1. Contrary to the assertion of Giard that Leander males when parasitized by Bopyrus undergo sex reversal, Leander xiphias and L. squilla show no modifications of the secondary sex characters, while the testes, although reduced in size, never produce oocytes. This is probably true also of L. serratus.
2. The power of a parasite to induce sex reversal is probably limited by the degree of sex separation of the host species. The species which show sex reversal ("castration parasitaire") are thus considered to possess a less complete sex-separating mechanism than those, such as Leander, which are not reversed by parasites.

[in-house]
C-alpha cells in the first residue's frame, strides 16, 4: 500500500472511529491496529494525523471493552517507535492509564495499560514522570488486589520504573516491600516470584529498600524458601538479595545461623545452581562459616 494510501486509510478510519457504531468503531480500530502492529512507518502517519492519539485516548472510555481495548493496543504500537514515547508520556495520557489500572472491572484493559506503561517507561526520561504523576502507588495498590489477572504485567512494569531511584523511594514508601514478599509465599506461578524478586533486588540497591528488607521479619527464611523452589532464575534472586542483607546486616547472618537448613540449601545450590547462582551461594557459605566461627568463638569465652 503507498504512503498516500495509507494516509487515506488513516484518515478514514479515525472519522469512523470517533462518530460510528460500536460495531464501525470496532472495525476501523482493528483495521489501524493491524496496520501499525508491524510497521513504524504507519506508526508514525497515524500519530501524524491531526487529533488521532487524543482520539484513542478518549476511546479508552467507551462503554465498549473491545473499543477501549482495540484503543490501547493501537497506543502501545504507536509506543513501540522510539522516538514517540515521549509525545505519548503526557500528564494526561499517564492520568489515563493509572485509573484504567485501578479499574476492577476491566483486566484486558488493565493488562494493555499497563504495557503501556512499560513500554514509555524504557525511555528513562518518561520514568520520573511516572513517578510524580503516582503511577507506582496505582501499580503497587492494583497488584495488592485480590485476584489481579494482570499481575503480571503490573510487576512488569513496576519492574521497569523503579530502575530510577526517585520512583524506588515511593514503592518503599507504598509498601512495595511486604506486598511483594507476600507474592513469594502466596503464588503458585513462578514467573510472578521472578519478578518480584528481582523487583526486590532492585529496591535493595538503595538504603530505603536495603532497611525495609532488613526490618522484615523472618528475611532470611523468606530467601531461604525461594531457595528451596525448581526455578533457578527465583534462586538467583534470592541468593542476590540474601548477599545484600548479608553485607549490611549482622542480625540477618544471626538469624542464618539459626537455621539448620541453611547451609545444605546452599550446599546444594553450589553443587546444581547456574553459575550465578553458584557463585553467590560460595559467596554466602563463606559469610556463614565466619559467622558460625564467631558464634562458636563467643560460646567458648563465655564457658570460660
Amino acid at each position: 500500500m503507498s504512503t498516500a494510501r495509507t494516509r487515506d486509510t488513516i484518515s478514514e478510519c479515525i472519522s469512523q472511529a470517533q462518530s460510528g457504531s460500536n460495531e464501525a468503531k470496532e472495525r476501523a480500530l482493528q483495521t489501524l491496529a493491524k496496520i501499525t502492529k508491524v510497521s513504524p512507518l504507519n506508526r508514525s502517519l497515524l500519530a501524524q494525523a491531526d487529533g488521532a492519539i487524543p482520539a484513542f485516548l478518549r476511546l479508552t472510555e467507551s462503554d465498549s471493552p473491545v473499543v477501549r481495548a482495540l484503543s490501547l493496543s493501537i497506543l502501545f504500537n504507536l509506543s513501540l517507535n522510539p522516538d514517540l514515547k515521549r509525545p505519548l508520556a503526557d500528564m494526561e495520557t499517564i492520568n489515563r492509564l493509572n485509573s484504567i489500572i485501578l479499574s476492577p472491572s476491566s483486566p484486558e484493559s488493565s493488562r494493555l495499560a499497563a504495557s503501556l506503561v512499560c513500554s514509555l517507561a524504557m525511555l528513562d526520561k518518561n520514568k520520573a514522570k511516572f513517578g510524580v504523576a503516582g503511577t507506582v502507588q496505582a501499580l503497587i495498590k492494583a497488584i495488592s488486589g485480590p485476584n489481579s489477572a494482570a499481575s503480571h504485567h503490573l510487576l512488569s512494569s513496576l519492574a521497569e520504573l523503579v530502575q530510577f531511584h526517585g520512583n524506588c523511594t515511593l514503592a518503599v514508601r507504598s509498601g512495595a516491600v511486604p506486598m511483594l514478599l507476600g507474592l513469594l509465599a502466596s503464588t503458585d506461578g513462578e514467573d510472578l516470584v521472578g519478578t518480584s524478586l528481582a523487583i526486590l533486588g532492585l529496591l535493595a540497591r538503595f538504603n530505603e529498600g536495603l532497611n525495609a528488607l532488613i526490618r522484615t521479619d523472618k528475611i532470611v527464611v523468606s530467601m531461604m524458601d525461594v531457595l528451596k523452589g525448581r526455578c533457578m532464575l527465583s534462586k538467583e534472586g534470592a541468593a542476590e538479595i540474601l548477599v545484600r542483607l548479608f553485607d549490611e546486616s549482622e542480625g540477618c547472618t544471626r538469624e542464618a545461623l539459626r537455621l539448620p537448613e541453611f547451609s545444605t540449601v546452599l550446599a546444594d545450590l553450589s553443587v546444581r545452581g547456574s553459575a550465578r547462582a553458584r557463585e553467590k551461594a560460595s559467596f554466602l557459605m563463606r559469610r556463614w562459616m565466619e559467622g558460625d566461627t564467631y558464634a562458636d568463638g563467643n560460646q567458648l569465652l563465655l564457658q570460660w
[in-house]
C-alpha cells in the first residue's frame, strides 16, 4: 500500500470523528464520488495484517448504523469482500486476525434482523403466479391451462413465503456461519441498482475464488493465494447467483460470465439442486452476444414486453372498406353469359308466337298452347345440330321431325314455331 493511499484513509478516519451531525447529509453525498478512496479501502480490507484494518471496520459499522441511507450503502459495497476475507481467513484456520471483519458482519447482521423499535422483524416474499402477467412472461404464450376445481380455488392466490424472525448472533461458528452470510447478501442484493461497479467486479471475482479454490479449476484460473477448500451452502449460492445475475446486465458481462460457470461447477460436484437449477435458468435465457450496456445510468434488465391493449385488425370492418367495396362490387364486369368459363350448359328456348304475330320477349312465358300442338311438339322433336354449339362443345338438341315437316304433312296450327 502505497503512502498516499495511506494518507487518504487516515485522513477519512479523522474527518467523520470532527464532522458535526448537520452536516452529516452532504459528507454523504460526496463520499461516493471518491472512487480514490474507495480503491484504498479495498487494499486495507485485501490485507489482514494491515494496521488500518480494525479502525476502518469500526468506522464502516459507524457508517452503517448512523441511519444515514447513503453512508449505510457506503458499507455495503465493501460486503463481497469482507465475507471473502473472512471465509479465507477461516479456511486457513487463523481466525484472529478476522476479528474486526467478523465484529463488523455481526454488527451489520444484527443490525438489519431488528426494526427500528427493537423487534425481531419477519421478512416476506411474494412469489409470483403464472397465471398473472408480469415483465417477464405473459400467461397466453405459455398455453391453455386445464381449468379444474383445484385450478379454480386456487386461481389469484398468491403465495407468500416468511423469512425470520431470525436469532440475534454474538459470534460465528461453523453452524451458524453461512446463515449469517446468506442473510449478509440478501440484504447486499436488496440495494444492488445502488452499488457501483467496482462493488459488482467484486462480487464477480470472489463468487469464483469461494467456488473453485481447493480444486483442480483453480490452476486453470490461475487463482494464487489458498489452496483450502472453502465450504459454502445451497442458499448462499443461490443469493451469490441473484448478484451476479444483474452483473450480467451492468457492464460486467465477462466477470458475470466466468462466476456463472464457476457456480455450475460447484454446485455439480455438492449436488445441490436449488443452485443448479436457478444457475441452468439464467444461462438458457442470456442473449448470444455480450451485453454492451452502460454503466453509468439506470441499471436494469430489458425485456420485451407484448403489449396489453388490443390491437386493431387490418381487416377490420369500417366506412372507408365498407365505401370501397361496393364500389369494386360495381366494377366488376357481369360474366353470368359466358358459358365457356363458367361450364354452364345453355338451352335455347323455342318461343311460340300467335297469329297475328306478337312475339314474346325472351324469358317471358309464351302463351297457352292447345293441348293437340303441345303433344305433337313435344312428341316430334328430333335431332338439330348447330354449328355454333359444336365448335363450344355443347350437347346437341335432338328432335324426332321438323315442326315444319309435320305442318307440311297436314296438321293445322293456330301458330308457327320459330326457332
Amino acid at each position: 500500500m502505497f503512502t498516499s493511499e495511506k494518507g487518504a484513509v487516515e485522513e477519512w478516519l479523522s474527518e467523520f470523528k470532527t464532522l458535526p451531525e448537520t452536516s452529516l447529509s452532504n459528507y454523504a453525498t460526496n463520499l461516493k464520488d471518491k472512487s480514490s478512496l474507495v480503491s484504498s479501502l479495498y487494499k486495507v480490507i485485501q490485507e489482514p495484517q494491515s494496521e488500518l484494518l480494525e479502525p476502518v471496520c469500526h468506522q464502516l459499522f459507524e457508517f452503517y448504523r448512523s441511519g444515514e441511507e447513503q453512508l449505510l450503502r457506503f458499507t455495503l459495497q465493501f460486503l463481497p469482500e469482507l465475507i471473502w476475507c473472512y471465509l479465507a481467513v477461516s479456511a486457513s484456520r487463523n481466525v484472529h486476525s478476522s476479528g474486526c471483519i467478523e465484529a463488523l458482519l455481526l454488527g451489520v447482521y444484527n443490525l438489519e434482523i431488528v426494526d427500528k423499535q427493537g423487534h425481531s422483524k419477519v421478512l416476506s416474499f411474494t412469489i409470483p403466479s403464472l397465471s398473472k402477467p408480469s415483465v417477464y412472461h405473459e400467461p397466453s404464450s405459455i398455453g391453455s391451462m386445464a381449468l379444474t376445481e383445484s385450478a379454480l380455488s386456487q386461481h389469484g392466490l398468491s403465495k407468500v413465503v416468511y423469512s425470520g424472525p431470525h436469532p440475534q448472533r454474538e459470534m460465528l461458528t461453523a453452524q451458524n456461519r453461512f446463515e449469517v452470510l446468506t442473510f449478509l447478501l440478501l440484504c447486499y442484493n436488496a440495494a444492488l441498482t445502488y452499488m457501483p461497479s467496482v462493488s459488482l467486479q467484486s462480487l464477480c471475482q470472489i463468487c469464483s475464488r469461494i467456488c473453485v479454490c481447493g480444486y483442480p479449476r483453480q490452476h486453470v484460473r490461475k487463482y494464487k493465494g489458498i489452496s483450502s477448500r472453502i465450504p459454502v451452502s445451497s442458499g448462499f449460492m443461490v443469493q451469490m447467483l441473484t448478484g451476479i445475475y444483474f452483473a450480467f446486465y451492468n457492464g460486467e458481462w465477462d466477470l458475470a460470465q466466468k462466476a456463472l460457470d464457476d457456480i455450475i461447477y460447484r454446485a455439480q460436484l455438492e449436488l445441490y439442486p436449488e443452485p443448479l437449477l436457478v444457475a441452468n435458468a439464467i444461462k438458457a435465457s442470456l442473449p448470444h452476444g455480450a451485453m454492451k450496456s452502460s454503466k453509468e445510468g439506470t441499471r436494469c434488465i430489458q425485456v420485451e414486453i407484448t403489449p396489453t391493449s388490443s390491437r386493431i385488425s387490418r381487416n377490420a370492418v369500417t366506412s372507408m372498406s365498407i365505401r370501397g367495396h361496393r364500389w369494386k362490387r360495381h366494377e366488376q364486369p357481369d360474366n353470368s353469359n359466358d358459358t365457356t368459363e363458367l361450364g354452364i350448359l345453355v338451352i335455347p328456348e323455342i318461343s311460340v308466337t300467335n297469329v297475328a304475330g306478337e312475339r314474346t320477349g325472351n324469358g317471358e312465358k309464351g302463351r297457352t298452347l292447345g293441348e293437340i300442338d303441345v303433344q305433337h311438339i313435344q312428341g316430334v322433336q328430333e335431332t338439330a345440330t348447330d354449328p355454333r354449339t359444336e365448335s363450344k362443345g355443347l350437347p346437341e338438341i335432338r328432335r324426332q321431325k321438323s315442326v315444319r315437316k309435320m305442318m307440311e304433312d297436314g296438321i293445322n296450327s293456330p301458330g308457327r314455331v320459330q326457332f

3. Breeding females of Leander develop an incubatory chamber under the abdomen, involving many structural changes.
4. These "breeding characters" are not formed by parasitized females, nor by females castrated by X-rays.
5. It is possible that there is a female sex hormone in Crustacea, but the evidence is not yet conclusive.